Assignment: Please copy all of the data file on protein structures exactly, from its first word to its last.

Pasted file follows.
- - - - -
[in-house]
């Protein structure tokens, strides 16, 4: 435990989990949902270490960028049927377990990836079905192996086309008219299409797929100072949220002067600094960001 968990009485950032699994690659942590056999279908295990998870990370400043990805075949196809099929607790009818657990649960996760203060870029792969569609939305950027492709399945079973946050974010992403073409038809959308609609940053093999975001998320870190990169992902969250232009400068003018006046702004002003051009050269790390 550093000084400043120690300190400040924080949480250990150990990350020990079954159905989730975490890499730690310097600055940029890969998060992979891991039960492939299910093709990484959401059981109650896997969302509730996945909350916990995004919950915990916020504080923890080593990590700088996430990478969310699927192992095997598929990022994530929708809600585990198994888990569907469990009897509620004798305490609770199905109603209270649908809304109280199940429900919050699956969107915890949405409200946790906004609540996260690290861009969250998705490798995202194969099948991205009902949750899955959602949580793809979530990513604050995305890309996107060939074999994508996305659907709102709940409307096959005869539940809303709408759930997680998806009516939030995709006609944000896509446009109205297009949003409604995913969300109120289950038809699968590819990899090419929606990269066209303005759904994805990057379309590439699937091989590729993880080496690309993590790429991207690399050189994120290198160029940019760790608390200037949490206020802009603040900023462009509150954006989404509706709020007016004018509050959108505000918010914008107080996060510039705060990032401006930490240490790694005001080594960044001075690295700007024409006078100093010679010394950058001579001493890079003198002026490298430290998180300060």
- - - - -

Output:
[in-house]
């Protein structure tokens, strides 16, 4: 435990989990949902270490960028049927377990990836079905192996086309008219299409797929100072949220002067600094960001 968990009485950032699994690659942590056999279908295990998870990370400043990805075949196809099929607790009818657990649960996760203060870029792969569609939305950027492709399945079973946050974010992403073409038809959308609609940053093999975001998320870190990169992902969250232009400068003018006046702004002003051009050269790390 550093000084400043120690300190400040924080949480250990150990990350020990079954159905989730975490890499730690310097600055940029890969998060992979891991039960492939299910093709990484959401059981109650896997969302509730996945909350916990995004919950915990916020504080923890080593990590700088996430990478969310699927192992095997598929990022994530929708809600585990198994888990569907469990009897509620004798305490609770199905109603209270649908809304109280199940429900919050699956969107915890949405409200946790906004609540996260690290861009969250998705490798995202194969099948991205009902949750899955959602949580793809979530990513604050995305890309996107060939074999994508996305659907709102709940409307096959005869539940809303709408759930997680998806009516939030995709006609944000896509446009109205297009949003409604995913969300109120289950038809699968590819990899090419929606990269066209303005759904994805990057379309590439699937091989590729993880080496690309993590790429991207690399050189994120290198160029940019760790608390200037949490206020802009603040900023462009509150954006989404509706709020007016004018509050959108505000918010914008107080996060510039705060990032401006930490240490790694005001080594960044001075690295700007024409006078100093010679010394950058001579001493890079003198002026490298430290998180300060």